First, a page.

A wealth creator writes about gold
Lots of Tories criticise Gordon Brown's decision to sell the UK's gold reserves back in 1999. Iain Dale, for example, writes today that 'this cost the country more than Black Wednesday' (which Iain calls 'White Wednesday', presumably just like he would refer to the 'Winter of Harmony' in 1978/9).
A friend who works as a wealth creator e-mailed me about this:
'Leaving aside that we were selling as part of a G7 arrangement and every other major central bank was doing the same, compare it to the amount that the government lost as a result of selling nationalized industries at ludicrously low prices.
Lets just take BT. Sold for a little under £3bn, current market worth £16.3bn, market worth in 2000 at top of telecom bubble £80bn. You might as well say the thatcher government cost us £77bn on that one. That's just on one of the privatised industries!
Or, you might say if you were a Tory, it is fundamentally right for the state not to own companies. In the same way we can legitimately say we don't think it right or appropriate for a modern government to have billions of pounds of reserves held in a fundamentally useless metal which yields no interest rate and isn't even used to back the currency any more, when the money could be put to better and more productive use.
As for the issue of gold, clearly the Thatcher government should have sold all of our gold around late 1979 above $800. They then could have cunningly bought it back around $300 in 1984. Before selling at $500 in 1985. Brown could then have bought as low as $250 in 1999 and now be sitting on massive profits.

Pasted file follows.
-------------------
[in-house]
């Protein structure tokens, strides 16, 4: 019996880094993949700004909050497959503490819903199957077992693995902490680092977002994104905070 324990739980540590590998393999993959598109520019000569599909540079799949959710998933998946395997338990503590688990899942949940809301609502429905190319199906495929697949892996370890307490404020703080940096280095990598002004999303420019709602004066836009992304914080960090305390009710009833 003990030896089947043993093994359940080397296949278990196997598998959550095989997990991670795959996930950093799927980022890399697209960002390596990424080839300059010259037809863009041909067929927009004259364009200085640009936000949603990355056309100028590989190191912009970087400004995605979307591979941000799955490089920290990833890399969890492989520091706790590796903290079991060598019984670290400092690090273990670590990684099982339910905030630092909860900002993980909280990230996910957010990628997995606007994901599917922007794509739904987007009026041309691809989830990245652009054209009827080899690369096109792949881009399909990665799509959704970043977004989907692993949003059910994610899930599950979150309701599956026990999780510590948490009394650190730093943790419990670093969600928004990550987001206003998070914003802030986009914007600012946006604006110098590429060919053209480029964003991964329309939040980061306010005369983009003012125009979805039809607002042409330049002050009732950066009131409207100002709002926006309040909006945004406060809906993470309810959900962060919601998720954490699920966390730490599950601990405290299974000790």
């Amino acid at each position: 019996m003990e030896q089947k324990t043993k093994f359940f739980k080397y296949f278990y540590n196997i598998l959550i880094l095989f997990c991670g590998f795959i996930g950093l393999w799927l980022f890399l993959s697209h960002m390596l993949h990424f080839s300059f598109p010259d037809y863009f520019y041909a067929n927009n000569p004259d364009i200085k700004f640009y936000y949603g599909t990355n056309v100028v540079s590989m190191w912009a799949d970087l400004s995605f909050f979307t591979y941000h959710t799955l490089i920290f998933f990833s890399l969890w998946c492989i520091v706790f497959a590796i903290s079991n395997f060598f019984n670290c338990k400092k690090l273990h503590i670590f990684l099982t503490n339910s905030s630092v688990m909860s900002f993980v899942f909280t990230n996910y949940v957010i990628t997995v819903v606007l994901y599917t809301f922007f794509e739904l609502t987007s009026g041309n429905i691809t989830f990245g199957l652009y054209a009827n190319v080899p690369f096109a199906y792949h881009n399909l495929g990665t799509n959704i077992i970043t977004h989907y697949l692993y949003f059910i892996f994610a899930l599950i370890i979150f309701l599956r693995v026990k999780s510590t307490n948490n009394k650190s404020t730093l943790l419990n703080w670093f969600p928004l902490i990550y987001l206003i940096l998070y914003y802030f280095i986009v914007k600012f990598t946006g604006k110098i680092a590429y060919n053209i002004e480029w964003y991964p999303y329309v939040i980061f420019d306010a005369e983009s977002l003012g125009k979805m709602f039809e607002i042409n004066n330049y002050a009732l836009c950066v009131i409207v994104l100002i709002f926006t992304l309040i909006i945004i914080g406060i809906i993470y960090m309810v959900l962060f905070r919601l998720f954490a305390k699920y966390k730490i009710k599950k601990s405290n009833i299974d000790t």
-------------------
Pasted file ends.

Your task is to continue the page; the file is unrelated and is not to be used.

Or this could have be nonsense and the very volatility of the metal over the past 40 years might show HOLDING GOLD AS A FORM OF RESERVES IS STUPID. And government's trying to act as financial traders IS STUPID.
My favourite gold argument is as follows - 'We are going to get lots of inflation therefore you should buy gold as a hedge against inflation'.
People respond 'But gold hit a high over $800 in 1980 and is now around $1,000 - a record price - is it really going to go up much more'
To which the gold bug invariably responds ' yes, but if we inflation adjust the 1980, the price of gold in real terms (i.e 2008 dollars) was more like $2,100 - so it could easily double from here'.
Which surely proves gold is a rubbish hedge against inflation, if in real terms it is half the level it was 30 years ago because of inflation...